This is not a director’s cut in which a lot of cut footage has been restored, to flesh out the story. Quite the contrary, this edit is about ten minutes shorter than the original film. This is still a long movie (157 minutes), but the editing tightens up the pace considerably, making the film flow much better than the longer, original version.
The two most significant changes come at the beginning and end of the movie. Mr. Coppola has excised the film’s original opening, in which Michael writes a letter to his estranged children, and then we see Michael’s papal order induction ceremony. Instead, the film now opens with a longer version of the scene that used to appear about 30-40 minutes into the movie, in which Archbishop Gilday asks Michael for help handling the Vatican Bank’s massive deficit, and Michael offers to trade his financial support for the Vatican’s approval for him to become the major shareholder of an international real-estate company called Immobiliare. I love that this scene now feels like an echo of the famous opening scene of the first Godfather, in which Michael’s father Vito also heard a petition from someone looking for help that only Don Corleone could give. It’s also helpful to set up this Immobiliare story right away, as this is the central narrative spine of the film, in that Michael believes that this is finally the way to leave the gangster life behind him and for the Corleone family to become completely legitimate. Finally, watching this version it’s clear that seeing the actual ceremony at the church was not needed, because the extended party sequence that follows it (another delightful echo of the structure of the first Godfather film) does everything needed to set up the film’s cast of characters. So I loved this change.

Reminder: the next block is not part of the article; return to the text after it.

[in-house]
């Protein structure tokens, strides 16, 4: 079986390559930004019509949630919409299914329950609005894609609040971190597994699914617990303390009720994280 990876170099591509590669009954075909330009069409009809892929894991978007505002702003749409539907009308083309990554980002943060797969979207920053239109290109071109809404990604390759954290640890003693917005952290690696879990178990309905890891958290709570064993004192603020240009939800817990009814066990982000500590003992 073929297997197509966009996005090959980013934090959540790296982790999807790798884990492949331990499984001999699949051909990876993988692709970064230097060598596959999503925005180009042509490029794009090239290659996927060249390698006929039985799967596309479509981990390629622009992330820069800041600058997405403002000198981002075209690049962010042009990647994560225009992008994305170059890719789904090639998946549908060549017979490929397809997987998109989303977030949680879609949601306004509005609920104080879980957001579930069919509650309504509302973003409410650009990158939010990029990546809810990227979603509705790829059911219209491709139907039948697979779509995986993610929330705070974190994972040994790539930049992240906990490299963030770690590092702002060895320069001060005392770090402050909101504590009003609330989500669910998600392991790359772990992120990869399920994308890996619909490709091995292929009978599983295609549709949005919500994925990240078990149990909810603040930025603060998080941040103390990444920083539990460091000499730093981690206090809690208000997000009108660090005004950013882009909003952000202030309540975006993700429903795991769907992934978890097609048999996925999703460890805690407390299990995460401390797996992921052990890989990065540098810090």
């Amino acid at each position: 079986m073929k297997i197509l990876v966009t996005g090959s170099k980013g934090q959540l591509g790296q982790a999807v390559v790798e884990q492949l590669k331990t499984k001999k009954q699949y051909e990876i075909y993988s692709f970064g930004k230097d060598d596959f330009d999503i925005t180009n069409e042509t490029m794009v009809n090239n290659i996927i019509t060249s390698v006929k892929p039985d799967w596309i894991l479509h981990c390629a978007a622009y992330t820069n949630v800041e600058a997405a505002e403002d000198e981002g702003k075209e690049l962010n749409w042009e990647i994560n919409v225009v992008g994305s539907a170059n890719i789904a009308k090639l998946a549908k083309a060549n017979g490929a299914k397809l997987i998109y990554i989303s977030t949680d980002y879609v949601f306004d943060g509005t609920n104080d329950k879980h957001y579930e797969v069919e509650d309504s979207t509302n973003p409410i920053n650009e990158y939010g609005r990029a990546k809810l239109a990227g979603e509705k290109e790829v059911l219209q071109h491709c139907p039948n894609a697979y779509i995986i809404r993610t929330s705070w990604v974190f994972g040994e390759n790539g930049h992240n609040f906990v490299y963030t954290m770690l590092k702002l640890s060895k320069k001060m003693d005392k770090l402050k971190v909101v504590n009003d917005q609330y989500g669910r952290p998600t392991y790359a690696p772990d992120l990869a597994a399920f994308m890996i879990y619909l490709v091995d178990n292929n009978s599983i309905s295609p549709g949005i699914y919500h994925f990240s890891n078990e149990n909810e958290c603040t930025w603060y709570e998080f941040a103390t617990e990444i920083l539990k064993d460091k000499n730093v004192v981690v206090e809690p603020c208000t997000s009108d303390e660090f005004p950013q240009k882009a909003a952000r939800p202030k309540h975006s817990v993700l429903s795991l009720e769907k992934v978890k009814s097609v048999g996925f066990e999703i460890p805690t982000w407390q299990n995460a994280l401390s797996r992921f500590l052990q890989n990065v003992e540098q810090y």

The second most important change comes at the end. Intriguingly, although this film is now explicitly called The Death of Michael Corleone, Mr. Coppola has removed the actual moment of Michael’s death. This might seem like a counter-intuitive change, but I loved it. First off, that shot of Michael falling out of his chair was always sort of goofy. More importantly, this new ending emphasizes that the film’s story represents Michael’s spiritual death. The loss of Mary (and what we can imagine is the subsequent complete estrangement from his surviving family members like Kay and Anthony) was the spiritual death of Michael Corleone, and that’s what the story is really about. So this ending, in my opinion, clarifies that important point.
There are lots of other small changes here and there. Many scenes have been adjusted and shortened. For the most part, I didn’t miss any of the changes and thought these were all strong edits that improved the overall pacing of the film.
There are two exceptions: I miss the moment in which Michael, alone with the coffin of his mentor and ally Don Tommassino, asks “Why was I so feared and you so loved?” I loved that scene as it really emphasizes Michael’s core internal struggle. I also missed seeing, at the very end, after we flash back to Michael and Mary’s dancing, the additional flashback shots of Michael dancing with Apollonia and with Kay. I liked how those shots tied the whole saga together. I guess they’re not necessary, but I liked them.
Bravo to Mr. Coppola and his collaborators on this new edit of The Godfather Part III. I’m delighted that Mr. Coppola was able to have the opportunity to go back into this film and make these adjustments that some time and distance (and no need to battle with the studio) gave him. This version will without question be my preferred version of this film to watch moving forward. I highly recommend this version to all fans of The Godfather films.